9 As followers of Christ and Witnesses of Jehovah, we are persecuted in nations around the world. This is to be expected, for Jesus told his disciples: “People will hand you over to tribulation and will kill you, and you will be hated by all the nations on account of my name.” (Matt. 24:9) In the face of such hatred, however, we endure in the Kingdom-preaching work and continue to prove ourselves holy before Jehovah. Although we are honest, clean-living, and law-abiding citizens, why are we so hated? (Rom. 13:1-7) Because we have made Jehovah our Sovereign Lord! We render sacred service to “him alone” and will never compromise on his righteous laws and principles.—Matt. 4:10.
10. What happened on one occasion when a brother compromised his neutrality?
10 We are also “no part of the world.” Therefore, we are neutral with regard to the world’s wars and political affairs. (Read John 15:18-21; Isaiah 2:4.) Some who made a dedication to God have compromised their neutrality. Many of these individuals have repented and have regained their relationship with our merciful heavenly Father. (Ps. 51:17) A few did not repent. During World War II, for instance, officials gathered 160 of our unjustly incarcerated brothers under 45 years of age from all the prisons in Hungary and assembled them in one town. There they ordered them to take up military service. The faithful brothers remained firm in their refusal, but nine of the group took the military oath and accepted uniforms. Two years later, one who compromised found himself part of a firing squad assigned to execute the faithful Witnesses. His own fleshly brother was among them! As matters turned out, the threatened executions never took place.
OFFER JEHOVAH YOUR BEST
11, 12. How does the way that Jehovah had sacrifices handled in ancient Israel have meaning for Christians today?
11 According to the Mosaic Law, the Israelites were to offer specific sacrifices. (Lev. 9:1-4, 15-21) The sacrifices were to be unblemished because they pointed to Jesus’ perfect sacrifice. Moreover, with each type of offering, or sacrifice, a specific procedure was to be followed. For example, consider what was required of the mother of a newborn child. Leviticus 12:6 states: “When the days of her purification for a son or a daughter are completed, she will bring a young ram in its first year for a burnt offering and a young pigeon or a turtledove for a sin offering to the entrance of the tent of meeting, to the priest.” God’s requirements were specific, but his loving reasonableness shines radiantly in the Law. If the mother could not afford a sheep, she was allowed to offer two turtledoves or two young pigeons. (Lev. 12:8) Though poor, this worshipper was loved and appreciated just as much as the one bringing a more costly offering. What can we learn from this?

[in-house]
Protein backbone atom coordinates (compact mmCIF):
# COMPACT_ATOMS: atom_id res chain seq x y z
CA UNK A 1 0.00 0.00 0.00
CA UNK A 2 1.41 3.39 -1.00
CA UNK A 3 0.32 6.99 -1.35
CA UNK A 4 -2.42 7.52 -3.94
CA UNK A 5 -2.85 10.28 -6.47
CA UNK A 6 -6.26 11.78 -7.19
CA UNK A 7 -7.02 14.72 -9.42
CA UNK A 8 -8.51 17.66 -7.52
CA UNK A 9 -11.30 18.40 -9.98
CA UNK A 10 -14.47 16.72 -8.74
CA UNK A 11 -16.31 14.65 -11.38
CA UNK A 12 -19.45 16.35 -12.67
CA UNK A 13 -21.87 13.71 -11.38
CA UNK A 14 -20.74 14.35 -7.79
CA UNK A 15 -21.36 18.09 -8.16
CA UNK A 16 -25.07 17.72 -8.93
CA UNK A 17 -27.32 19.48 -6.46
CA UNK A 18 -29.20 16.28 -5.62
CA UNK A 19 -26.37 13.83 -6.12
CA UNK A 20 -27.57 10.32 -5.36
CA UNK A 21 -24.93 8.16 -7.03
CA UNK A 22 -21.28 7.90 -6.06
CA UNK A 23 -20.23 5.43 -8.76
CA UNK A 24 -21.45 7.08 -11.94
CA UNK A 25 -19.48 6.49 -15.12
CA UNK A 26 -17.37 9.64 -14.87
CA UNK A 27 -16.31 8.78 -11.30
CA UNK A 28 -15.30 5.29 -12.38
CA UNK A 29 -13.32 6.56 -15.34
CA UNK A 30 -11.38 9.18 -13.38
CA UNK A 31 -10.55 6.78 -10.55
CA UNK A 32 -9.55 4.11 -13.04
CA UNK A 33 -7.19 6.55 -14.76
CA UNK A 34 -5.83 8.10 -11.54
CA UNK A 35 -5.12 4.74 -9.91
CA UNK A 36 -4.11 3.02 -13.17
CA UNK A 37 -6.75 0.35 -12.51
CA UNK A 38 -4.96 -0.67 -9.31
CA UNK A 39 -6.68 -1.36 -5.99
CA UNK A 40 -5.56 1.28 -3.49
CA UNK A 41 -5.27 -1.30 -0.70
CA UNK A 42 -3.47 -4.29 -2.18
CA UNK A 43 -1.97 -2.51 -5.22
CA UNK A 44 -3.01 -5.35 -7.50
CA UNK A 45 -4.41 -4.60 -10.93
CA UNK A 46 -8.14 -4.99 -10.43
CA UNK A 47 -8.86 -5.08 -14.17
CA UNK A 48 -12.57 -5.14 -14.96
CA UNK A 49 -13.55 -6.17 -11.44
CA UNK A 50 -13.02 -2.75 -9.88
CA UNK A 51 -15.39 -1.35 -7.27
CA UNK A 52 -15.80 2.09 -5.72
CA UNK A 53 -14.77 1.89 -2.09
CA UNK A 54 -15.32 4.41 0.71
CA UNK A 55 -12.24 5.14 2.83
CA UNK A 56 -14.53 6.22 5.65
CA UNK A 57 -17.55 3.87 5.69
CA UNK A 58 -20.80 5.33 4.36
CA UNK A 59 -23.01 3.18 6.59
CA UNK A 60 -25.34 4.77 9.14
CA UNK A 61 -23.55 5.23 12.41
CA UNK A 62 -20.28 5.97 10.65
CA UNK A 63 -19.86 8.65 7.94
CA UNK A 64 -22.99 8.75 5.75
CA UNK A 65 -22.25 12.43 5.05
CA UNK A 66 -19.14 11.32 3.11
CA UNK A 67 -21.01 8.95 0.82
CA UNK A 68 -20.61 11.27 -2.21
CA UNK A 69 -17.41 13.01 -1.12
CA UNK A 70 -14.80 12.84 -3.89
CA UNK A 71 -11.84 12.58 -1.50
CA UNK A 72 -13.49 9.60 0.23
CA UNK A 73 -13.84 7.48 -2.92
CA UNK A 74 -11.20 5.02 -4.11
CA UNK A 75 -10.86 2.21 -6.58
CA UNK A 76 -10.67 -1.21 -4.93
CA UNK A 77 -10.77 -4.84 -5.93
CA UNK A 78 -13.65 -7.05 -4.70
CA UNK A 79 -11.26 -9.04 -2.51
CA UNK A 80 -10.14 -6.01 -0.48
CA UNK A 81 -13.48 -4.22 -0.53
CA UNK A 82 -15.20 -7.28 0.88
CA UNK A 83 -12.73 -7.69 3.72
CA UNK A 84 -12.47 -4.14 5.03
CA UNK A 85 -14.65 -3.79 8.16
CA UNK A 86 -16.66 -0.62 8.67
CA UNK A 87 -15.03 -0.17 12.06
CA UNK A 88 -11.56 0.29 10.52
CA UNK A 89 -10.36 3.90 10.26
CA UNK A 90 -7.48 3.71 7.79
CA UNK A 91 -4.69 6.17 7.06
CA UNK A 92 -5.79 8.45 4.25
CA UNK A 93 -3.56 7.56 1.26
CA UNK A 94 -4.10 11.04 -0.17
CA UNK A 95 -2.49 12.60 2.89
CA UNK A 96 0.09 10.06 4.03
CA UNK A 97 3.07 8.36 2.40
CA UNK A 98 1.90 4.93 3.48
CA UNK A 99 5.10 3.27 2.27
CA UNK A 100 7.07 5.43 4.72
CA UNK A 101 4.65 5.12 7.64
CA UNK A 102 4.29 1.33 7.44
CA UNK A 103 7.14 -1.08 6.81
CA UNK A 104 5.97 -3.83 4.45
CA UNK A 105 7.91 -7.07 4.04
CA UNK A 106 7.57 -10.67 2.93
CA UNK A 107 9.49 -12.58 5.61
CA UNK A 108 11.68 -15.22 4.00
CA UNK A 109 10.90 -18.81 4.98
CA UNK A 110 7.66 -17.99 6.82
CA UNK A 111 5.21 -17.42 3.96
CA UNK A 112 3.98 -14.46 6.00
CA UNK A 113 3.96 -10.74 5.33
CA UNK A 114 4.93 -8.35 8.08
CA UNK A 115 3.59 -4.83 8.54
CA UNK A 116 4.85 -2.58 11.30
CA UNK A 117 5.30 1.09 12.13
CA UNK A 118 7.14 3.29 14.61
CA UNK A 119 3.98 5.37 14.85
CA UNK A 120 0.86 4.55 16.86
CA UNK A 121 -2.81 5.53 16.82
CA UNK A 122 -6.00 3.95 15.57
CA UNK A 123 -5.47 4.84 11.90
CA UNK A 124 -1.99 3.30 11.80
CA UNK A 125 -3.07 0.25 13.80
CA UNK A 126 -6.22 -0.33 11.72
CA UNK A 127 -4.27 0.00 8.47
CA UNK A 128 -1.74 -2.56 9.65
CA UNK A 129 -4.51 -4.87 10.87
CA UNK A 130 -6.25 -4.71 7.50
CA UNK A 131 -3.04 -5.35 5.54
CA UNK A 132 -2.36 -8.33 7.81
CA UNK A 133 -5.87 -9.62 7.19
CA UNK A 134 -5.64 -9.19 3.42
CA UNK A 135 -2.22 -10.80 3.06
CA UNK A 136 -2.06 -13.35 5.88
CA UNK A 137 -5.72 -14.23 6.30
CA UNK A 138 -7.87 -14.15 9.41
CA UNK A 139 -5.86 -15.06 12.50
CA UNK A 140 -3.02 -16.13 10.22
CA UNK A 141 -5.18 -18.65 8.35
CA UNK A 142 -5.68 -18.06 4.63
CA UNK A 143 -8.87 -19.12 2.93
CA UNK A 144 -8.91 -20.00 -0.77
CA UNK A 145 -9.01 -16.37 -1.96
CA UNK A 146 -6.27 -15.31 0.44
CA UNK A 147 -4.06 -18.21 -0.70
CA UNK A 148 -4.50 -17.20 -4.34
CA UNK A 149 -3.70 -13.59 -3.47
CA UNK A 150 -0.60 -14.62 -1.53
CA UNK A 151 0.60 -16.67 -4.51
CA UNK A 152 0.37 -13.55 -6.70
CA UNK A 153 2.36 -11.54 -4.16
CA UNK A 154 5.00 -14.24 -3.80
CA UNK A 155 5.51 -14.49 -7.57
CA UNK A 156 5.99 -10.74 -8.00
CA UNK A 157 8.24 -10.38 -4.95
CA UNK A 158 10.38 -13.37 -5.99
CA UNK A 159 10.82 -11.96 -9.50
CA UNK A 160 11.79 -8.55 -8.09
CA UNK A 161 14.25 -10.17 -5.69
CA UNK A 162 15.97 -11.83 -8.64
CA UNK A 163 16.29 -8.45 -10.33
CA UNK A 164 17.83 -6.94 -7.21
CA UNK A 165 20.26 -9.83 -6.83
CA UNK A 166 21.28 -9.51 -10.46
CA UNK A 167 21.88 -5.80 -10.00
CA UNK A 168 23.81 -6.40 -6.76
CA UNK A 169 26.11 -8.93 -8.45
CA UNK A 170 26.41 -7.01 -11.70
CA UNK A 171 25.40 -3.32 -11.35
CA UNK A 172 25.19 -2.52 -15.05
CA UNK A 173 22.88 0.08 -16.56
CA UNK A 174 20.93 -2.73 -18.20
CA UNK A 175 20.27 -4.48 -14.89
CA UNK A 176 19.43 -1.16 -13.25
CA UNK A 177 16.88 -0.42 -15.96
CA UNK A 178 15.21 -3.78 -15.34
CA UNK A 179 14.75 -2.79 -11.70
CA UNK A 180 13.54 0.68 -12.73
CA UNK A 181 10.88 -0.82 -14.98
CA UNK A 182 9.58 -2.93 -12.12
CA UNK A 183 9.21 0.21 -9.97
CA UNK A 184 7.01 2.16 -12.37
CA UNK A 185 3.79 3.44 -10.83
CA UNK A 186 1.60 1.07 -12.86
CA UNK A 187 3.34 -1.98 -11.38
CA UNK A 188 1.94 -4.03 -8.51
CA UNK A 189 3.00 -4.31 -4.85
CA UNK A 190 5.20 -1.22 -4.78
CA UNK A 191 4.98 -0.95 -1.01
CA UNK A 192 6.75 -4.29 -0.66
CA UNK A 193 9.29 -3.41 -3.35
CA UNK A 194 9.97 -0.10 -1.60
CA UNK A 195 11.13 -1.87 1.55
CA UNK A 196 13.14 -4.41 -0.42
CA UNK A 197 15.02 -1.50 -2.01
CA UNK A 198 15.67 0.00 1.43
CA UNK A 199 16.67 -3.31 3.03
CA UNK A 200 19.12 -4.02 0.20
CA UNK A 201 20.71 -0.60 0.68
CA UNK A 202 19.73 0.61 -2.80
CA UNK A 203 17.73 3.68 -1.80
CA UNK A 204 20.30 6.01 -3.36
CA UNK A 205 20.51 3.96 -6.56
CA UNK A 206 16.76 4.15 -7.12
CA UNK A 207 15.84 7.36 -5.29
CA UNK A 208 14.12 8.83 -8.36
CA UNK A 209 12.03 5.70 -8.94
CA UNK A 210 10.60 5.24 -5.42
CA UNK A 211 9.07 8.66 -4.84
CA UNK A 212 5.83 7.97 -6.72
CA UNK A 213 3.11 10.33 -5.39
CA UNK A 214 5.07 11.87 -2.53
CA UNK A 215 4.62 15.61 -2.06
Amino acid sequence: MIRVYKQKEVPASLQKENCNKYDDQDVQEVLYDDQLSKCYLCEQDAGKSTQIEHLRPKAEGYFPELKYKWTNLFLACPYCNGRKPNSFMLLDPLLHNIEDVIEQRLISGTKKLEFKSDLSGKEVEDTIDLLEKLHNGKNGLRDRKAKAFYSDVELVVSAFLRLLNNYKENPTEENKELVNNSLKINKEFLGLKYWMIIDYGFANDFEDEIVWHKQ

12 The apostle Paul urged fellow believers to offer to God “a sacrifice of praise.” (Heb. 13:15) Our lips should make public declaration to Jehovah’s holy name. Deaf brothers and sisters use sign language to render such praise to God. Housebound Christians praise him by letter writing, telephone witnessing, and preaching to attendants and visitors. Our sacrifice of praise—our giving praise to Jehovah by making known his name and proclaiming the good news—should be commensurate with our health and ability. It ought to be our best.—Rom. 12:1; 2 Tim. 2:15.
13. Why should we report our field service activity?
13 Our sacrifices of praise are personal offerings voluntarily made to God because we love him. (Matt. 22:37, 38) But we have been asked to report our activity in the ministry. So, what attitude should we have toward this arrangement? The report we submit each month is connected with our godly devotion. (2 Pet. 1:7) Of course, none of us should feel pressured to devote many hours to the ministry just to be able to turn in a larger report of our share in the field service. That is precisely why a Kingdom publisher who is in a nursing home or who is somehow incapacitated may report field service in 15-minute increments rather than full hours. Jehovah appreciates those minutes as the Kingdom publisher’s best offering and as an expression of love for Him and appreciation for the inestimable privilege of serving as one of His Witnesses. Just like those Israelites whose circumstances did not allow them to offer some of the more expensive sacrifices, Jehovah’s precious servants who have certain limitations can still submit a report. And our individual reports become part of the total world report, which helps the organization to plan ahead for future Kingdom-preaching activity. So, then, is it really asking too much of us that we report our share in the preaching work?